From Racetrack to the Street for Auto Technology

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From Racetrack to the Street for Auto Technology

By Allan Brewer

Story Highlights

  • Automotive ideas begin on the race track
  • New York Auto Show shows new technology

From Racetrack to the Street: a report from the 2011 New York Auto Show

Racing technology improves the breed, or so they say. In an era of 4-buck a gallon gasoline the breed certainly needs all the help it can get. Walking the busy show floor of the 2011 New York Auto Show left little doubt what the car-makers are thinking about this year: fuel economy. With gas prices daily climbing ever higher it's also on the mind of the car-buying public as it considers how to cope.

Nissa Versa
Nissa Versa

Gone are the days when simply putting the family car on a diet effectively impacts this calculus. The makers are constrained by safety concerns that impact just how lightweight they can go; generally at the point where the tin begins to fail to measure up to impact-resistance.

Most manufacturers are turning to proprietary technology packages of engine, transmission and fuel as a coordinated multi-piece solution. In many cases, they're bringing automotive ideas that began on the track to the family sedan.

The 2012 Mazda 3 model that goes on sale this fall offers a technical package the company calls Skyactiv which uses a direct-injection gasoline engine mated to a dual-clutch automatic transmission and a spaghetti-exhaust system straight from a 1960's Formula 1 design. The gasoline engine operates at a compression ratio of 14.0:1 that works in harmony with the company's "4-2-1" exhaust system, cavity pistons and multihole injectors to enable greater operating efficiencies. The convoluted, twisting exhaust hardware of the 4-cylinder engine brings waste gases from pistons 1 and 4 into a separate channel from pistons 2 and 3; then merges them all together into a single outlet. The result is backpressure that helps to create the remarkable compression ratio, touted as the world's highest in a production car.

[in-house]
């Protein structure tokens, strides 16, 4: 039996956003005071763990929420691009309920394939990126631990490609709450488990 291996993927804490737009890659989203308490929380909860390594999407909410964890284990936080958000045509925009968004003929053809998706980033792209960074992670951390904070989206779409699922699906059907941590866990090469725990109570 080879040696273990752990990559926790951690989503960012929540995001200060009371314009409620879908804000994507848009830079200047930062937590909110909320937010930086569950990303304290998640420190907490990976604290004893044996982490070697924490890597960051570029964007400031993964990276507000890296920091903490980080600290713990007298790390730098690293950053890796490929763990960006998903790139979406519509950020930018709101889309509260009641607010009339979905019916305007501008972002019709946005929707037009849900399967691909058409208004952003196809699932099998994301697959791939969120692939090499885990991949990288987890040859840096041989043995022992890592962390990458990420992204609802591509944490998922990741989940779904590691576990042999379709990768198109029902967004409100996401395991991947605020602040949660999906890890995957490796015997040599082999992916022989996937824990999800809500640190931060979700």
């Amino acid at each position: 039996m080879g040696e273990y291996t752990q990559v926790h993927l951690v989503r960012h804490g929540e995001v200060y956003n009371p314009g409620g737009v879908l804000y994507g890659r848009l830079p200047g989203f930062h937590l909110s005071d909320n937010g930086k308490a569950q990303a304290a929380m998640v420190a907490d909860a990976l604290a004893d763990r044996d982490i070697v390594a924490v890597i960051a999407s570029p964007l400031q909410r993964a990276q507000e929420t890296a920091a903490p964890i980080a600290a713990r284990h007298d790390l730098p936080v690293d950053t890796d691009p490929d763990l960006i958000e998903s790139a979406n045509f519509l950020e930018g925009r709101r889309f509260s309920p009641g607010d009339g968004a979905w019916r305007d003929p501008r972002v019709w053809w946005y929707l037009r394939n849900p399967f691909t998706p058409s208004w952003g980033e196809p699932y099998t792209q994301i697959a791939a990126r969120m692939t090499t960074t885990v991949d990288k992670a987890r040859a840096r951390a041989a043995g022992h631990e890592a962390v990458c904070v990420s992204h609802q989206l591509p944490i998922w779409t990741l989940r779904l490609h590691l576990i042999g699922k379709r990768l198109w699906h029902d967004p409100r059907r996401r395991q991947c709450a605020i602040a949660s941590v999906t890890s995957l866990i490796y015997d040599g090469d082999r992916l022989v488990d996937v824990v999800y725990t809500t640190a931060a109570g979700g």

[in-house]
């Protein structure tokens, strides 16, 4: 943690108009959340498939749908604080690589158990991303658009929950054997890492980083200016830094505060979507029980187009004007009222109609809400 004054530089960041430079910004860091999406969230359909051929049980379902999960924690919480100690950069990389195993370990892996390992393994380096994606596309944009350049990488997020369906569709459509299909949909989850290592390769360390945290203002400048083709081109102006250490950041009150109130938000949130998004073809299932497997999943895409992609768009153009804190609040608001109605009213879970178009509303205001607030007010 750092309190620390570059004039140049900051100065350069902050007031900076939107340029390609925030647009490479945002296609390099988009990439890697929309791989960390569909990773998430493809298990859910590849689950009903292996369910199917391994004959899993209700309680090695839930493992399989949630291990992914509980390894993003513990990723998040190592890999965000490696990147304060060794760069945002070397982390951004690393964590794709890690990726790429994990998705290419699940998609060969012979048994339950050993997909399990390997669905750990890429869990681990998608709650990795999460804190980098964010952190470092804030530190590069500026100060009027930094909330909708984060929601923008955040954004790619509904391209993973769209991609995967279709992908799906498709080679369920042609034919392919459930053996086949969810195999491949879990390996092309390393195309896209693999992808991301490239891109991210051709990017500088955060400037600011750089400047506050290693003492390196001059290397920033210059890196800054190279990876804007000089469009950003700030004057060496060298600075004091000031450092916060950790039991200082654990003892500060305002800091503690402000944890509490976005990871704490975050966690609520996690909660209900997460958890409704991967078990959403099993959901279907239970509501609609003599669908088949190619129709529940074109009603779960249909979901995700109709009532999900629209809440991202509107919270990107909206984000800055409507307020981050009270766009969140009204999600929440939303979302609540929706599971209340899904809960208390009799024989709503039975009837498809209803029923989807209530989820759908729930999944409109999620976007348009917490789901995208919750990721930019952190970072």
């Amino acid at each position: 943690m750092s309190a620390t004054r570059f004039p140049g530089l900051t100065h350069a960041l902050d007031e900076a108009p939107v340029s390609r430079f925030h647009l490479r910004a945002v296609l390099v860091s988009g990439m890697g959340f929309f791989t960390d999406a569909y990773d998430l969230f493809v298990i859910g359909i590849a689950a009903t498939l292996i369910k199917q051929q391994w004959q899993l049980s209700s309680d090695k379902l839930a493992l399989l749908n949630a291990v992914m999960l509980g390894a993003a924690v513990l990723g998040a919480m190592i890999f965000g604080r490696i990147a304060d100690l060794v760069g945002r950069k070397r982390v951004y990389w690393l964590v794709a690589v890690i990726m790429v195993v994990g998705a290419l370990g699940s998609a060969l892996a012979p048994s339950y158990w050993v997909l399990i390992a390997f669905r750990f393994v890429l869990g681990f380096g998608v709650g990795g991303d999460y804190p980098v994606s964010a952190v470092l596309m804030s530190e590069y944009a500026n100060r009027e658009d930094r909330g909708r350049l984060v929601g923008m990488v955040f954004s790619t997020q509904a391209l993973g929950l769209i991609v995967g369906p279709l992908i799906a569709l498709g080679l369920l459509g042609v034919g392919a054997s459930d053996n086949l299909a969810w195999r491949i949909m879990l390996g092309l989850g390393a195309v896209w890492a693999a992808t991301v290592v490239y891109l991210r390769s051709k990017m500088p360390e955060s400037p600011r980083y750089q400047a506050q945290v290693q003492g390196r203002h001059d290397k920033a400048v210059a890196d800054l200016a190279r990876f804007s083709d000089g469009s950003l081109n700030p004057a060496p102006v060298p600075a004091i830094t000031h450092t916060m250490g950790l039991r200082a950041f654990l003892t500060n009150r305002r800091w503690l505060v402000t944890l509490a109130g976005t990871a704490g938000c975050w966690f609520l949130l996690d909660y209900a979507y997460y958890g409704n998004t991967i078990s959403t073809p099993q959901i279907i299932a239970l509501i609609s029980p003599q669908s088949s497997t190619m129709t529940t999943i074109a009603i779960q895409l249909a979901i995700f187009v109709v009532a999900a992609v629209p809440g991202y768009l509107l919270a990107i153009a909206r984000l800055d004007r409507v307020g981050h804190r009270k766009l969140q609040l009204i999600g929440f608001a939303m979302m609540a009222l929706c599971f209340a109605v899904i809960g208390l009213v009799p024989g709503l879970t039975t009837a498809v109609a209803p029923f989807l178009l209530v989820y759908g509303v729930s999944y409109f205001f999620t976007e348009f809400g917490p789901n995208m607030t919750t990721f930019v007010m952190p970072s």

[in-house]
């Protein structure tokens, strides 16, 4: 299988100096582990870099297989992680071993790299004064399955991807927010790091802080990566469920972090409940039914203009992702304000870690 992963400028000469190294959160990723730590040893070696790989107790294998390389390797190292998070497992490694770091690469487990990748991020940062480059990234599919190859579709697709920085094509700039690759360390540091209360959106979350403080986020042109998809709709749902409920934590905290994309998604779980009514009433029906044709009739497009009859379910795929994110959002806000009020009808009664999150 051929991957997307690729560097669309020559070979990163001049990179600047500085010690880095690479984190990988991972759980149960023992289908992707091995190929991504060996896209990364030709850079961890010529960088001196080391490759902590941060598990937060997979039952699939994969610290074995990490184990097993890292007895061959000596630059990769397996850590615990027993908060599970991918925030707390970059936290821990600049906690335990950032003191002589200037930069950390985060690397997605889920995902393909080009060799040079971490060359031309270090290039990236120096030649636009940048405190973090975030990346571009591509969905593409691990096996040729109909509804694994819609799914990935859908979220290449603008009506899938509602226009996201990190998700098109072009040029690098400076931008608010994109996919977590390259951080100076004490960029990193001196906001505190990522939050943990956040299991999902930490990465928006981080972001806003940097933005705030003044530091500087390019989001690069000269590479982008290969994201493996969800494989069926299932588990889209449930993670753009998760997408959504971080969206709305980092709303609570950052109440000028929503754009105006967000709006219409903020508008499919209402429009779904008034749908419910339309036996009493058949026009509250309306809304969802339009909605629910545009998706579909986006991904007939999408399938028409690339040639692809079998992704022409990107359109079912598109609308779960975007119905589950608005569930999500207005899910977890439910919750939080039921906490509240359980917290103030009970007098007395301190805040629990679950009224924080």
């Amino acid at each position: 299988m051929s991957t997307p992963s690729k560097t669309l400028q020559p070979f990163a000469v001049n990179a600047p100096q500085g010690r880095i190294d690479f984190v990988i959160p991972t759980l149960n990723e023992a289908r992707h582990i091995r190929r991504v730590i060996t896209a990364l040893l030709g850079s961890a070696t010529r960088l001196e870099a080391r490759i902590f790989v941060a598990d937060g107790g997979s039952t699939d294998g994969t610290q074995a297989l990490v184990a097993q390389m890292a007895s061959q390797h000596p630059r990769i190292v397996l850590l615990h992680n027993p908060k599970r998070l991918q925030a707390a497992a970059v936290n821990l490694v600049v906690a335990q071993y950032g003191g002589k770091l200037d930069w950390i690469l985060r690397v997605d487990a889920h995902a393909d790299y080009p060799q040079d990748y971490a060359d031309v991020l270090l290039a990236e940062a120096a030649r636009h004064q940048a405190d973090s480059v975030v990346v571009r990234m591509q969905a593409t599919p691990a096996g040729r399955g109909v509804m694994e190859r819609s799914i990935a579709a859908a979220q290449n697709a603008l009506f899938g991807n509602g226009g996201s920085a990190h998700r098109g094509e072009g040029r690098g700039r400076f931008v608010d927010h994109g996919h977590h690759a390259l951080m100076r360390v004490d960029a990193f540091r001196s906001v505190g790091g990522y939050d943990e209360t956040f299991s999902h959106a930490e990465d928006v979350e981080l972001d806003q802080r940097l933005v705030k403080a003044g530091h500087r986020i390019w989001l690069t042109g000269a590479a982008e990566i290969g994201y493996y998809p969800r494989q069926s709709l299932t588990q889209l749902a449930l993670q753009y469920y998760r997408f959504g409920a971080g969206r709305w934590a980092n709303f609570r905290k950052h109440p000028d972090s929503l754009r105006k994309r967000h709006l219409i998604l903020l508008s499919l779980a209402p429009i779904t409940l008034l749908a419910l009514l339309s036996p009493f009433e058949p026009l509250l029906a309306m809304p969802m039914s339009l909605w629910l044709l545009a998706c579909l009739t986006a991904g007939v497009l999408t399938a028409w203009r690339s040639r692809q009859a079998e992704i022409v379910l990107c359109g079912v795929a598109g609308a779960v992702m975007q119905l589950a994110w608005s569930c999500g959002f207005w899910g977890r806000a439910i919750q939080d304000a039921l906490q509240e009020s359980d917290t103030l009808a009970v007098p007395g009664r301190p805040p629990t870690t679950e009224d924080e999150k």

The Mercedes A-Class concept car on display at the 2011 New York Auto Show combines turbocharging, a relatively commonplace finding on the road these days, with 4-cylinder economy. From an enthusiast standpoint the Concept A-Class is a real show-stopper: a deftly-styled subcompact with a transversely mounted 2.0 liter turbocharged four-cylinder gasoline engine of 210 hp mated to a dual clutch transmission driving the front wheels. The car features a radar-based collision warning system integrated with the electronically enhanced braking for greater safety, and it sports aluminum-encased fiberoptic daytime running lamps arranged in a wing-shape within its headlamps that transform the car's flashy tri-star emblazoned front grill into a rhinestone-bedecked Teutonic grin.

MB A-Class concept
MB A-Class concept

The 2013 Ford Taurus Limited model gets a 2.0 liter 4-cylinder Ecoboost engine, with fuel charging and delivery systems that can achieve fuel pressures of up to 2150 PSI into its direct fuel injection system. The current Taurus SHO model boasts a 3.5 liter Ecoboost V-6 that uses 2 turbochargers operating at up to 170,000 rpm for as much as 12 PSI of boost. The engine is even compatible with regular unleaded fuel, although the manufacturer recommends premium grade.